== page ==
The aversion of the Jew to spoken German hasn't so much to do with language as a cultural instrument Mr. P., but more obviously with PTSD and the trauma he went through. He probably doesn't hate German culture as a whole, he just has strong memories of particular circumstances - are you by chance suggesting that if this fellow was the education minister of the US he would close all German language schools? That's quite a step forward from feeling bad when hearing German, ain't it? Common sense normally prevents power abuses even in the victims, I mean the ability to distinguish between your own experience and normative abusive rules. That's why many more people aren't in favour of death penalty, you see?


kass2008-10-21 15:38:27
"Tonis Lukas who suggested closing all the Russian language schools in the country"

jesus christ, where do you get this bs from? why are you lying?


AP2008-10-21 16:19:50
why are you kassing?


Emanuel Paparella2008-10-21 16:31:48
That is a bad habit that you ought to try to get out from Ms. Pereira, that of mocking people's last names to attack their opinions or reasoning with which you disagree. Being disagreable with those you disagree with doesn't help much your mocking in other areas; in fact descending to the ad hominem is a sure sign that one's attacker has a poor command of the issue at hand and it poisons the atmospher of any forum of opinion.


AP2008-10-21 16:55:26
Mr. P., if the commentator above was any serious about the subject, he would have quoted his alternative, not-lying sources instead of defaming, don't you think? I thought so.

Now that we got to know that I am the one poisoning the atmosphere around here, maybe you'll want to give me even further tips on how to refrain my famous bad habit of mocking people's last names. So that the atmosphere can be clean, I mean.


AP2008-10-21 17:17:08
I'm imagining your tips already, something like:

shut up!! you don't command!!
I'm the commander who commands here!!

I must confess that, although my acquaintances have complained of many things, like that when I sniff the air becomes an opiate, when I yawn little drops of cyanide spinkle and there's a cloud of sulfur floating in the living room after I leave, I never noticed any real reasons for your complaint.


AP2008-10-21 17:45:05
Not to mention the orange poison mushroom torches.
Nevermind.


Emanuel Paparella2008-10-21 19:58:54
It was a mere suggestion. Given that you are still young it may still be possible to get out of that habit, which may not be the case with the other person who has used the same reprehensible tactict in this forum, for one cannot teach old dogs new tricks. One ought to imitate virtue not vice. On the other hand, in a magazine of opinion we are all remain free to express our opinions and make fools of ourselves if that is what we tend towards. But even there, the best clowns in a circus or in a Punch and Judy show are not the one who agrily make fun of other clowns but those who are secure enough to graciously make fun of themselves. As Fellini used to say: let in the clowns.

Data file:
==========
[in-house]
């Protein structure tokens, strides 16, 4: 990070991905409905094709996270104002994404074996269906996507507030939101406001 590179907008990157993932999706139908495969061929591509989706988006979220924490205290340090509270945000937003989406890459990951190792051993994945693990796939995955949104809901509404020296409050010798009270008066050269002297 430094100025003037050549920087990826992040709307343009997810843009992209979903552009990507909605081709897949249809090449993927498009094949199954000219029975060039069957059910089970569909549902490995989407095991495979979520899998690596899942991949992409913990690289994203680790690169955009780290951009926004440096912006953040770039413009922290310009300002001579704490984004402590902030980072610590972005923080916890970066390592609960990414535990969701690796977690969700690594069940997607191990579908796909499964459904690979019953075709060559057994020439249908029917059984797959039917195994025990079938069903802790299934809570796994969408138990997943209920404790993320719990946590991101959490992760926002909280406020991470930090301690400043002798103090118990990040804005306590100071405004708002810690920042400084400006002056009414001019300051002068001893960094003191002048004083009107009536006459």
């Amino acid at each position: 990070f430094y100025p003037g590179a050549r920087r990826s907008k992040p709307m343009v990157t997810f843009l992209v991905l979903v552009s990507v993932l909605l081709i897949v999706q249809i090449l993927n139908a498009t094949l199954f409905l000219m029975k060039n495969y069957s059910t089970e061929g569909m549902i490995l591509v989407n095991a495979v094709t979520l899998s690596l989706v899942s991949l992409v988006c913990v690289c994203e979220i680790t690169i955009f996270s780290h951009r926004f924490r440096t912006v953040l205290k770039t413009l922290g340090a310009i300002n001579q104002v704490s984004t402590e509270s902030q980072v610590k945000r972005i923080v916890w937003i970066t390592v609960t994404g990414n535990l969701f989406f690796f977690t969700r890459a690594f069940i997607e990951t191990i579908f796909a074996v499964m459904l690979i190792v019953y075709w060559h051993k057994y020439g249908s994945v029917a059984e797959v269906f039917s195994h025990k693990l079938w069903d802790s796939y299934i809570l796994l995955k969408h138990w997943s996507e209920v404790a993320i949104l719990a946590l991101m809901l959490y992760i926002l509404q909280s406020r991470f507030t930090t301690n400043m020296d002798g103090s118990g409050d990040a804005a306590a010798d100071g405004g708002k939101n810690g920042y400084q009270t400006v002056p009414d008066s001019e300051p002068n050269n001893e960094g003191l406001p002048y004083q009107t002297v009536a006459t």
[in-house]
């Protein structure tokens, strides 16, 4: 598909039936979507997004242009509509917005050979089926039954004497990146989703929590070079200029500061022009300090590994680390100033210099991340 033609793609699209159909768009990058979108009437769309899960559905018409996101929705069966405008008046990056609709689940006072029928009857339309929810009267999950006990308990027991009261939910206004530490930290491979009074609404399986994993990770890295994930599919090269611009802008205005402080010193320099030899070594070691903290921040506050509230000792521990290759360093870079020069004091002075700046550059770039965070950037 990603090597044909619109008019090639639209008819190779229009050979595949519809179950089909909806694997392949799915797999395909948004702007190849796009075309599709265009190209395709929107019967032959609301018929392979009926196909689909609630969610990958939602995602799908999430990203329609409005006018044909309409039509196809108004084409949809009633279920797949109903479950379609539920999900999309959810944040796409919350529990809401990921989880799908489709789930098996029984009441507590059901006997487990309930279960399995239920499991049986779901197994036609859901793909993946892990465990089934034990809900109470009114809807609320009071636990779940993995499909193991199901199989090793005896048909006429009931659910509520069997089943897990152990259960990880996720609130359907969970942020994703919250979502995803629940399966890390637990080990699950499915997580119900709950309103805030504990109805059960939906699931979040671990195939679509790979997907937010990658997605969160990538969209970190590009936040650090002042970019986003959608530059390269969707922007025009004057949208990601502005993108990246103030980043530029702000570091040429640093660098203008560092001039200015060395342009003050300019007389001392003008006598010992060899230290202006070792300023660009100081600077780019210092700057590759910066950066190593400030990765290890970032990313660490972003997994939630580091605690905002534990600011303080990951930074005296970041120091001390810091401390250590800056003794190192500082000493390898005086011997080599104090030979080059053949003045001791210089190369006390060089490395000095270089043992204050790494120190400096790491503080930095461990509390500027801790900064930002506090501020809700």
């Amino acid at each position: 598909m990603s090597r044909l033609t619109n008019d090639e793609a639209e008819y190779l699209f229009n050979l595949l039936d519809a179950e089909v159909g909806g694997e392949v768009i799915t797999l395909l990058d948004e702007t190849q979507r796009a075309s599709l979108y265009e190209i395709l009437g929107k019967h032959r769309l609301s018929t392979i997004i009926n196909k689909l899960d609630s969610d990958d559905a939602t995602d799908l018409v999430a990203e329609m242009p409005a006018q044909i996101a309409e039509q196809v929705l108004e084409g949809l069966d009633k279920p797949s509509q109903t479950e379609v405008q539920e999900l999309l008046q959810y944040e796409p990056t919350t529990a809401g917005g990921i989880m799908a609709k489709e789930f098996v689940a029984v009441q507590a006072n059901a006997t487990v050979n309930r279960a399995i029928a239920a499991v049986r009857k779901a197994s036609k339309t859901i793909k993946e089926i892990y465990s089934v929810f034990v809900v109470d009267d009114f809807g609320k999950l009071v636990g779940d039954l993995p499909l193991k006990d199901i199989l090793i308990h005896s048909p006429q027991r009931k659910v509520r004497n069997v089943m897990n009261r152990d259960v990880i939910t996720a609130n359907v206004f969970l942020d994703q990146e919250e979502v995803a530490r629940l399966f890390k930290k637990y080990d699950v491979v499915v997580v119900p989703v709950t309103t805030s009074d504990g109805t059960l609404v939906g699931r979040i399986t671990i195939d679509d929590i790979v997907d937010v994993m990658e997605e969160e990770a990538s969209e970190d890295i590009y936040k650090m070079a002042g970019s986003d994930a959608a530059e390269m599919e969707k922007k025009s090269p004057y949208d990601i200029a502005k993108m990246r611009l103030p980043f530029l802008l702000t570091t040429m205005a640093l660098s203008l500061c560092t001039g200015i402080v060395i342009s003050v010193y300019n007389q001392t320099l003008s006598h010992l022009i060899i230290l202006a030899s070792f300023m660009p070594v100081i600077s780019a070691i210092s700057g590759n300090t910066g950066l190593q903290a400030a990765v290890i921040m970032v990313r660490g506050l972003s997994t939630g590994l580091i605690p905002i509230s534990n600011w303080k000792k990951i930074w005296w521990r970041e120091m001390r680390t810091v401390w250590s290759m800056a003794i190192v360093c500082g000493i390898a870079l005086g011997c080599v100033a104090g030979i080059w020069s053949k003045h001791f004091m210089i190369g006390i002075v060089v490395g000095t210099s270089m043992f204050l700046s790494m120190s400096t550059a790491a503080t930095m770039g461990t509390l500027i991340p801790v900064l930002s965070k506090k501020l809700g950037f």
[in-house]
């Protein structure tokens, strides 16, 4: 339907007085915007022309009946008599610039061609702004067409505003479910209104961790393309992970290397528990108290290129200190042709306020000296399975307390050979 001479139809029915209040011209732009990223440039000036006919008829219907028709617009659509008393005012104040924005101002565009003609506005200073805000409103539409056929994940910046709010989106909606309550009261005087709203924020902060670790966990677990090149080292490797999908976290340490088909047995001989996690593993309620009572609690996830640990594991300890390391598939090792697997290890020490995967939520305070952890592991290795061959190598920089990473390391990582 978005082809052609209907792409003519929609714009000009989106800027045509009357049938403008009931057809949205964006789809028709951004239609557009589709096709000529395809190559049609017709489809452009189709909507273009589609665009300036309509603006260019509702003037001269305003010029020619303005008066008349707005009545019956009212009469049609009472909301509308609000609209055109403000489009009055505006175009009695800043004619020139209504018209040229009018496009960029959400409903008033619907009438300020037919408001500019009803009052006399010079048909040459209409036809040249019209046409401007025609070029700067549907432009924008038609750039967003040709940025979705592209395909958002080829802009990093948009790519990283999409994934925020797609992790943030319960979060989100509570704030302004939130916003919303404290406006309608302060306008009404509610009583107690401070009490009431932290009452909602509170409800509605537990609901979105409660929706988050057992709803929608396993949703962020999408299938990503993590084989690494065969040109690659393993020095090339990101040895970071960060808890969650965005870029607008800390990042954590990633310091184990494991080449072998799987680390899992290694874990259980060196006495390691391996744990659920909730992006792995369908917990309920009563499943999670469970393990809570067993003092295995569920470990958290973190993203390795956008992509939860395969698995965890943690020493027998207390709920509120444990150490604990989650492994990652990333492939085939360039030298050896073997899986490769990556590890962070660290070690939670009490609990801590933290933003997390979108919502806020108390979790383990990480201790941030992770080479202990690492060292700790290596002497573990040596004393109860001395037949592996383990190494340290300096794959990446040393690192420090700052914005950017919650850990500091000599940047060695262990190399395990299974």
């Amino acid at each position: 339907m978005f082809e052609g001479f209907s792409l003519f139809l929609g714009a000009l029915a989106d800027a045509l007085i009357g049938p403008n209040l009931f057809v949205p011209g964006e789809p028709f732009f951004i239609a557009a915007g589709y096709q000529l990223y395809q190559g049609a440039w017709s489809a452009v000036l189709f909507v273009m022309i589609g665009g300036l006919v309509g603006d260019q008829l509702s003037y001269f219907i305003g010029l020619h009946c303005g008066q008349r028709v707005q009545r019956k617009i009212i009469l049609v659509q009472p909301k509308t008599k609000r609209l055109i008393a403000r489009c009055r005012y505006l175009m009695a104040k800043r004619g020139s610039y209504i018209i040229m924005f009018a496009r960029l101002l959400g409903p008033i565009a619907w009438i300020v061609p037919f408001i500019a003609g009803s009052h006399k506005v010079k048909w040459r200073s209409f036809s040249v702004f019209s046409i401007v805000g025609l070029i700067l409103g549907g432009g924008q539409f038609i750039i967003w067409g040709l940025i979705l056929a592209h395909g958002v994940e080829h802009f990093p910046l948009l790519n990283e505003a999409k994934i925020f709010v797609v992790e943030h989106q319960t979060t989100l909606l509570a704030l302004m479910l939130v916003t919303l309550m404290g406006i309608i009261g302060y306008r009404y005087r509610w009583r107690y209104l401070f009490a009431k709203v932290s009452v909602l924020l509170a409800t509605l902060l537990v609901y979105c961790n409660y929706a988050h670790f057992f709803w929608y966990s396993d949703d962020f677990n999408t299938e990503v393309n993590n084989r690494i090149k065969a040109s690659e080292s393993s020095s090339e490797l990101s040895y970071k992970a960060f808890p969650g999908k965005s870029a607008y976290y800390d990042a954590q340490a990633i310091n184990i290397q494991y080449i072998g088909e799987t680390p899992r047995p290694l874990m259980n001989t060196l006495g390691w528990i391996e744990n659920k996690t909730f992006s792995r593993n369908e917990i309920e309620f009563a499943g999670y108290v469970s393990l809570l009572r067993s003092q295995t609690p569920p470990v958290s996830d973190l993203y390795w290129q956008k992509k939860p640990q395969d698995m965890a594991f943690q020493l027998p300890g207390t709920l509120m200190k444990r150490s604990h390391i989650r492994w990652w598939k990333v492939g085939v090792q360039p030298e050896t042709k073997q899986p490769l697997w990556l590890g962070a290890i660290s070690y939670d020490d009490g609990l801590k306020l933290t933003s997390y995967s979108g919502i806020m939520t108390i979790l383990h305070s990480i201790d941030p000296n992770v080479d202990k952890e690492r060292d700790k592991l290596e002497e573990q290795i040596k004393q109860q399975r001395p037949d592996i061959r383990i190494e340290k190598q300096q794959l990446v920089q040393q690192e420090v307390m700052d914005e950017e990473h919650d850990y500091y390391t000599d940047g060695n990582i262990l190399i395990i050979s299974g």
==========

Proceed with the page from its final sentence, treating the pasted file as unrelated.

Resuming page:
AP2008-10-21 21:30:11
"Given that you are still young it may still be possible to get out of that habit"
I appreciate your concern. I might be saved from Hell still (nothing is lost yet... ufff! that's a relief), if only I can correct sinful and wicked habits. Now this can require great endeavors and the wisest advice - plausibly by the best experts. Worrying habits which regretably submerged my entire young life, like a splendorous palm tree bended by an early monsoon which can still be saved by the first rays of sunshine peeking behind the darkest stormy clouds, like golden rays of glorious hope. I can almost write a moral novel, Mr. P., so thank you. Your pedagogical motivations are touching, I must say. Saint Paparella holding a holy Host and Aristotle on one hand, the Bible and Kant on the other and an aureole above his head is ready for his mission of "saving the girl from imitation" - because the woman has no brains of her own, haven't you noticed? Slightly more considerate than kass's comment.

"One ought to imitate virtue not vice"
I shall remind you of your own words: the Roman empire fell because the virtues became vices from day to night. Beware of your own, and what sort of transformations the full moon might operate in them. Your need for disciples is moving, but I'm afraid that you'll have to put a newspaper add instead: "Retired Philosopher, a sincere fan of Eloise and Abelard, looks for young female disciples who may want to receive instruction and guidance in the holy paths leading to virtue. No torches provided.".

"one cannot teach old dogs new tricks"
That's right.

"in a magazine of opinion we are all remain free to express our opinions"
What I noticed first was your reprehension of the free expression of my opinions. Now, what did I miss?

Punch and Judy shows, ah! Do you know how the puppeteer was called in Victorian times? He was known by the suggestive name of Professor. Although it sounds like a true disrespect towards the venerable tradition of Commedia dell'Arte to use and abuse of such expression.

"but those who are secure enough to graciously make fun of themselves"
Consider that as a suggestion of a new and exotic habit you could adopt.


AP2008-10-21 21:35:37
Also moving that you call God She. It's on the same level as McCain mentioning Palin.